You could have done  a fast time and there you are  across the line.

I know.


I mean, it was pouring  with rain, so don't bother  looking up there.

So, let's think  with the worst...

The wet ones start about here, okay?

-Sort of, 1.51. -Whoa, whoa, whoa. Trinny!

-Trinny was 1.54.1. -She's my mate.

And she insisted  on that being called,  "very wet."

Oh. Was she in the wet  as well?

Very, very, very.

-It says, "VW."  She insisted on that.

Well, I'd like to be somewhere near Trinny.

-We'll call that very wet,  which it was.  -(CLEARS THROAT)

-I'm afraid I've got  some bad news for you.  -Oh, no!

Your last two corners were too slow.



-Oh! -...point one!

-It's a disaster!  It's right down here.  -It is a disaster.

You're slower  than Jonathan Ross  who even got lost.


He actually stopped  and didn't know  which way it went.

It was the last two corners, you were so quick. -But... But...

But it was...  But it was very wet.

Well, anyway,  it's been an absolute pleasure  having you here.

And I'm sorry that took so long for you to get around.

-Oh! I loved it. -So, I'm really sorry.

And then  I'm glad you liked it.  So, there we are.

-Ladies and gentlemen,  Davina McCall!  -Thank you.

Now, this is  the Bentley Continental GT.

This has been with us for a few years

and they've now decided to make a four-door version of it.

Now obviously, I had to go somewhere appropriate to test it

so, of course,  I went to Dubai.

This is it.

It's called the Flying Spur.

And there's a good reason   why I've brought it   to the Arab Emirates.

It just, sort of, feels right.

These days, everything  about Bentley is new.

It's got a new owner, VW.

And you can forget all that  "scruffy toffs in their tweed  jackets" nonsense

because today Bentleys  are bought with new money.

And that's why it seemed right to bring it here.

I mean, it wasn't so long ago  that this was  a desert wilderness,

but now look at it.

I've got shirts  older than this city.

But there's another  good reason  for coming here,

which is that  when you get bored  of these urban roads,

and you really want to stretch  your Bentley's legs,

all you have to do  is slip out of the back door.

That's better.

So, the Flying Spur, then.

It costs £115,000 and as I said earlier,

it's basically a four-door version of the Continental GT.

So that's not  a very good start, really,

because, when we tested that car a while back,

we weren't exactly  bowled over by it.

It didn't feel   as exciting or as special   as a Bentley should.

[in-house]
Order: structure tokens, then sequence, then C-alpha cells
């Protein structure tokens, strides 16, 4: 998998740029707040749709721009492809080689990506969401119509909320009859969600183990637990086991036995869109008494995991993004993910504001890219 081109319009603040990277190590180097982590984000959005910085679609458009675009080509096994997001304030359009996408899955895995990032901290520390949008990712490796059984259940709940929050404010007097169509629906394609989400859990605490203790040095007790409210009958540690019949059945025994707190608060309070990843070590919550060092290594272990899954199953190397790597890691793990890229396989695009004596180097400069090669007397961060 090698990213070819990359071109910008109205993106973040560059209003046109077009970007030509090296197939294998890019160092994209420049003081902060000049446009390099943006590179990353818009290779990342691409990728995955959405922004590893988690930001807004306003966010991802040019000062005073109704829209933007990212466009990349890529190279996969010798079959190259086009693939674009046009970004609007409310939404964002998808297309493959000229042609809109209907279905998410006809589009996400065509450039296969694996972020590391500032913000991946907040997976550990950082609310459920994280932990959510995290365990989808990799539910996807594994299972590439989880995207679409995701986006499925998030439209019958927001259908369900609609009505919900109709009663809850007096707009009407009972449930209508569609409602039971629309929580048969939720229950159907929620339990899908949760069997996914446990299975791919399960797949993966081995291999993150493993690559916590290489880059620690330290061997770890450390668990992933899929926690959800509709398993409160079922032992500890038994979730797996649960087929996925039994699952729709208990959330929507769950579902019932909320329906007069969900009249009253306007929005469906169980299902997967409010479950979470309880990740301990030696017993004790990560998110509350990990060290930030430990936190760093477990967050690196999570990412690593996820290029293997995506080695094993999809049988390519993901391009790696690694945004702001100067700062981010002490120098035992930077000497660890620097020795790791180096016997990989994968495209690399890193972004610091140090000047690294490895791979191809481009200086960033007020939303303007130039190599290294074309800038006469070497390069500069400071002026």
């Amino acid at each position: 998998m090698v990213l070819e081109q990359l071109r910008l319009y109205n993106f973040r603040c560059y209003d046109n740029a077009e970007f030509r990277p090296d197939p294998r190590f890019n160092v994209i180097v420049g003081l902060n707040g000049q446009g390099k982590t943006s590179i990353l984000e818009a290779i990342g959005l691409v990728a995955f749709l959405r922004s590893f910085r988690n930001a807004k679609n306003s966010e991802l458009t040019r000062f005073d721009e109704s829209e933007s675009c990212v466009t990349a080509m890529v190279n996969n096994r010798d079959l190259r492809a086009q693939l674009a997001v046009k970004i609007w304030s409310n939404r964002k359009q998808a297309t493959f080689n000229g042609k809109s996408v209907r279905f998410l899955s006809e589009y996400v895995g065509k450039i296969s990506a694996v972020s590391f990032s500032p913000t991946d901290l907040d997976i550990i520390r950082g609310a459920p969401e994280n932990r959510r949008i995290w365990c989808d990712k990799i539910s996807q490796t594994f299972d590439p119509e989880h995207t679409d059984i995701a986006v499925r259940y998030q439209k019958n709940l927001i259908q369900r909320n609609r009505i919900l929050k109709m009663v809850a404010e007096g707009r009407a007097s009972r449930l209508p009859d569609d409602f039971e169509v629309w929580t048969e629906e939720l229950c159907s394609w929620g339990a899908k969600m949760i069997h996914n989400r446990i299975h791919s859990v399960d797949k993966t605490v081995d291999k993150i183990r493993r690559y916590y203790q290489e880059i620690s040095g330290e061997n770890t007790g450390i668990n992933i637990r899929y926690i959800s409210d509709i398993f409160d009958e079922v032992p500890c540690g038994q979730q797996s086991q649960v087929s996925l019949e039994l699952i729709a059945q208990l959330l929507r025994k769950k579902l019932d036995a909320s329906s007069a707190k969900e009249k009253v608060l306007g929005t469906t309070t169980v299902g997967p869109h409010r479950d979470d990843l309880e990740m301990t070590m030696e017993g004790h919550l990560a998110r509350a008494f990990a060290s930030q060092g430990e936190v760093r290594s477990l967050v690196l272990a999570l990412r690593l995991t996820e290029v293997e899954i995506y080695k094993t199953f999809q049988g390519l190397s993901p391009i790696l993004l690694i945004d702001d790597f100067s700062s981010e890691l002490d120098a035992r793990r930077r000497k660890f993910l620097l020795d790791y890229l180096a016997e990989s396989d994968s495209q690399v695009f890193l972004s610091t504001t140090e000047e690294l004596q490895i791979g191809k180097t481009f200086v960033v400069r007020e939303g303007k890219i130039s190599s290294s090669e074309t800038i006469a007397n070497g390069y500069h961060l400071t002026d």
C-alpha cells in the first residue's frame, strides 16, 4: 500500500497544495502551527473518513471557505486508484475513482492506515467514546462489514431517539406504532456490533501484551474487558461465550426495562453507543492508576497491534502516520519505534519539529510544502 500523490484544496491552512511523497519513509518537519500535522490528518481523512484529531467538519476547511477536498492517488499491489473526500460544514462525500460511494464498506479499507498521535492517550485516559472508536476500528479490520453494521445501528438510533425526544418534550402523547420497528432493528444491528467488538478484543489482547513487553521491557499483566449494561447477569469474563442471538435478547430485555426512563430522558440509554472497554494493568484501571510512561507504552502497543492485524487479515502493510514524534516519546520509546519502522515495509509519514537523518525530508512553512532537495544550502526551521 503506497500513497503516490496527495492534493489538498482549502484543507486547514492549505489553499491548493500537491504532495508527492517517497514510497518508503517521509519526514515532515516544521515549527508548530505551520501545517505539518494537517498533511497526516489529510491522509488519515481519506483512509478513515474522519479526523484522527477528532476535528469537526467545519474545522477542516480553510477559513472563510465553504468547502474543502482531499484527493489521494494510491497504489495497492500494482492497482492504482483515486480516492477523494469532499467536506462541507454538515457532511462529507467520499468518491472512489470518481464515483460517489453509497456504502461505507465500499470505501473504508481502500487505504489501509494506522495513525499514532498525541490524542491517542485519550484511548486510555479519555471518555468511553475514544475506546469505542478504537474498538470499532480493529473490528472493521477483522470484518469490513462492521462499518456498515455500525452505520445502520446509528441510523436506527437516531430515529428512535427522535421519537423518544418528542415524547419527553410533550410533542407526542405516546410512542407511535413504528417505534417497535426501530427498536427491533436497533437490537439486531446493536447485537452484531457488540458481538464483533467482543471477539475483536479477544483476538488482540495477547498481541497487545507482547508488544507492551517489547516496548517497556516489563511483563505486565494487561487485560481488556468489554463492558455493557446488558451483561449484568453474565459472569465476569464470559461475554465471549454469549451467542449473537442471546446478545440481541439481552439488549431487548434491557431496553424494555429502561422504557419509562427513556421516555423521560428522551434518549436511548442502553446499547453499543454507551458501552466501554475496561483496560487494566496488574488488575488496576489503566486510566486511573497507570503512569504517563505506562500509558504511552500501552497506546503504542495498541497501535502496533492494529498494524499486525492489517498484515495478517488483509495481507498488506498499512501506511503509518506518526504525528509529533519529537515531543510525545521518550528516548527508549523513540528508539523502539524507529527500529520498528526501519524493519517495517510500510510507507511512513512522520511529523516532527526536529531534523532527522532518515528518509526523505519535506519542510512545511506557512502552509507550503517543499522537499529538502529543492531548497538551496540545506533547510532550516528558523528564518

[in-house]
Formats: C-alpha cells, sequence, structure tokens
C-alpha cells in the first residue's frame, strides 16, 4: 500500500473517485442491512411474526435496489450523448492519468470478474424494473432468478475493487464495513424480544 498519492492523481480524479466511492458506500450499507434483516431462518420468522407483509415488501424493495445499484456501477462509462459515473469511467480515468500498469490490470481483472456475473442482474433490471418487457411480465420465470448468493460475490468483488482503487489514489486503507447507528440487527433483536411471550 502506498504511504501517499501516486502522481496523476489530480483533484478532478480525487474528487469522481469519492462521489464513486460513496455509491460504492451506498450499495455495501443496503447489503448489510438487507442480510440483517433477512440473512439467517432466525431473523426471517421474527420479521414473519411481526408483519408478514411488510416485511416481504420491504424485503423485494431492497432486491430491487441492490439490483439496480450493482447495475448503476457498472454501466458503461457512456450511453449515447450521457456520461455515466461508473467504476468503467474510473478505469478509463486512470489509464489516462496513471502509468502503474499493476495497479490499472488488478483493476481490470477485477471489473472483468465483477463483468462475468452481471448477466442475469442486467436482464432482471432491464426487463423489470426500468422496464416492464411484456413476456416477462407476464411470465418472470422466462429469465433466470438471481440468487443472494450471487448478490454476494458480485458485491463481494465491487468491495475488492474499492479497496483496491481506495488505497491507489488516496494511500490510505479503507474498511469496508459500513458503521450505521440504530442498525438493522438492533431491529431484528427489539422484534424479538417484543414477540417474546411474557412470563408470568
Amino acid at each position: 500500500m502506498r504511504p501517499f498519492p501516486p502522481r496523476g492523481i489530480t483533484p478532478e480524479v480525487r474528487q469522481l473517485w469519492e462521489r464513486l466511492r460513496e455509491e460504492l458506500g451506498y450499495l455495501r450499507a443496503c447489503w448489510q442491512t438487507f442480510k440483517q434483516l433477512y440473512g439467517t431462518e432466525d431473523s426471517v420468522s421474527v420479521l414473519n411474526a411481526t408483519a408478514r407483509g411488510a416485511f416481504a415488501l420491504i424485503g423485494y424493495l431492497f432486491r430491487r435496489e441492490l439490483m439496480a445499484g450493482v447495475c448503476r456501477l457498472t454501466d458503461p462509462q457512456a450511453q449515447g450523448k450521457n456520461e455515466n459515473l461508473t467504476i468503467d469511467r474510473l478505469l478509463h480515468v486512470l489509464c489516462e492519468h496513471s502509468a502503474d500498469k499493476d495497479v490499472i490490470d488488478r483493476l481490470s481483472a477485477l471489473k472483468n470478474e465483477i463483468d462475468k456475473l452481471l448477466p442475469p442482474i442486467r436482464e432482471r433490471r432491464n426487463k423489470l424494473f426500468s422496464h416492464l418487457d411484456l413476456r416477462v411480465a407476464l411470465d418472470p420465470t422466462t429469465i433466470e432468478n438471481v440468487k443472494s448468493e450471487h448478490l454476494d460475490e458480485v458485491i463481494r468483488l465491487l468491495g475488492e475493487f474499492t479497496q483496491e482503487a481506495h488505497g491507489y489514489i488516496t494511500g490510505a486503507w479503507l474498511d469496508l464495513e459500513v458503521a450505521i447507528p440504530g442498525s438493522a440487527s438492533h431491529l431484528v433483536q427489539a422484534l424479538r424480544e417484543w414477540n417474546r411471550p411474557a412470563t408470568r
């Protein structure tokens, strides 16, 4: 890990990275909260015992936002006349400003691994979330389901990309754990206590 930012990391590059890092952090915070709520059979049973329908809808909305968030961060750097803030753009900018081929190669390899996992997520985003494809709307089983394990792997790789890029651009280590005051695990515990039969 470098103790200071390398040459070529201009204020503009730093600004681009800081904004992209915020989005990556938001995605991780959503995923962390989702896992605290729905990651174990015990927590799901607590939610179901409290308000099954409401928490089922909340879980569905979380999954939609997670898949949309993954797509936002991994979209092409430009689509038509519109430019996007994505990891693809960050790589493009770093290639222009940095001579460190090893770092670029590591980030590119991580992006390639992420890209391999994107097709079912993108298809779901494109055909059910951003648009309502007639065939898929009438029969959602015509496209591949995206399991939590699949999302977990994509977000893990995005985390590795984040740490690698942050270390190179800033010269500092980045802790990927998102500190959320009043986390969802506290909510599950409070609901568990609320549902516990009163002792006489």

And that's probably   because, underneath,

the GT was actually just a big German saloon, the Volkswagen Phaeton.

And at first,   sitting in the Flying Spur,   you think,

"Oh, no! Here we go again."

For example, you still get,  here on the console,

the Phaeton computer which has rather too many buttons for my liking.

It makes it seem a bit nerdy.

And, as with the GT, you can press a button

and fiddle about  with the suspension settings,  which is just not British.

And, like the Continental, the Spur isn't exactly pretty.

The back looks like it's come   from a Toyota Avensis,

inside you're swamped   in switches

and the headlamps   appear to have had   their eyebrows singed off.

But when you've spent some time with it out here on the sun's anvil,

things start to look up.

For one thing, the Flying Spur is a lot more pleasant to drive.

Bentley have fiddled around  with the basic suspension  settings a bit.

As a result of this,  while the GT ride

just got on my nerves after a while,

the Spur is cosseting, relaxing.

It soothes your brow.

But then again,  you get it on a road  like this

with bends and what have you  and it really is rather nice.

It's not like a Rolls Royce.

It doesn't float   from crest to crest.

What it is, is it's taut,  yet supple.

It's like the belly of the dancer.

But the handling is not   the really impressive thing.

No, the really  impressive thing  is the power.

Under the bonnet   is a 6-litre W12 engine,

two V6s bolted together   to give 553 bhp.

Which means  this two-and-a-half tonne car  will go from naught to 60 mph

in under five seconds.

And that's Ferrari territory.

Meanwhile, here at the back  of your luxury  four-door saloon,

just behind this little grill  is something  called a diffuser.

Now, normally, these are found on racing cars

and they're there  to stop them taking off  at really high speed.

And there's a good reason for this.